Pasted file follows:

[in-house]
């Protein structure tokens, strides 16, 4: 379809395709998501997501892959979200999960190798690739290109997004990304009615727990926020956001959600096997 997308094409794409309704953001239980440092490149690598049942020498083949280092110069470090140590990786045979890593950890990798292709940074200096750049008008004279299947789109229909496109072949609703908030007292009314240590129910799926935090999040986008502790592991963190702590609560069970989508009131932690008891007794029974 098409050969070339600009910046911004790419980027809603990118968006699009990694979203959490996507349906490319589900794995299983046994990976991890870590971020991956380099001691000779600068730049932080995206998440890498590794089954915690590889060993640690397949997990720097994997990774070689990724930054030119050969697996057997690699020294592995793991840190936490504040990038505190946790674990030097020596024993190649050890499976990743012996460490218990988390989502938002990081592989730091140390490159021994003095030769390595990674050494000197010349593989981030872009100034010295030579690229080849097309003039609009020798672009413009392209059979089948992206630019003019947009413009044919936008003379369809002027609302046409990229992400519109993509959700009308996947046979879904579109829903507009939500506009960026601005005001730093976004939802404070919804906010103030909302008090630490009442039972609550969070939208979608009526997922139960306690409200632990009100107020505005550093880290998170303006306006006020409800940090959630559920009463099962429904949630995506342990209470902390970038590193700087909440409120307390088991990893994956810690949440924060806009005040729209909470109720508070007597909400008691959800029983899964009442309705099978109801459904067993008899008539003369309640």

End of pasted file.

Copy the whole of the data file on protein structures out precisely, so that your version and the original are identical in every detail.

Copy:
[in-house]
């Protein structure tokens, strides 16, 4: 379809395709998501997501892959979200999960190798690739290109997004990304009615727990926020956001959600096997 997308094409794409309704953001239980440092490149690598049942020498083949280092110069470090140590990786045979890593950890990798292709940074200096750049008008004279299947789109229909496109072949609703908030007292009314240590129910799926935090999040986008502790592991963190702590609560069970989508009131932690008891007794029974 098409050969070339600009910046911004790419980027809603990118968006699009990694979203959490996507349906490319589900794995299983046994990976991890870590971020991956380099001691000779600068730049932080995206998440890498590794089954915690590889060993640690397949997990720097994997990774070689990724930054030119050969697996057997690699020294592995793991840190936490504040990038505190946790674990030097020596024993190649050890499976990743012996460490218990988390989502938002990081592989730091140390490159021994003095030769390595990674050494000197010349593989981030872009100034010295030579690229080849097309003039609009020798672009413009392209059979089948992206630019003019947009413009044919936008003379369809002027609302046409990229992400519109993509959700009308996947046979879904579109829903507009939500506009960026601005005001730093976004939802404070919804906010103030909302008090630490009442039972609550969070939208979608009526997922139960306690409200632990009100107020505005550093880290998170303006306006006020409800940090959630559920009463099962429904949630995506342990209470902390970038590193700087909440409120307390088991990893994956810690949440924060806009005040729209909470109720508070007597909400008691959800029983899964009442309705099978109801459904067993008899008539003369309640």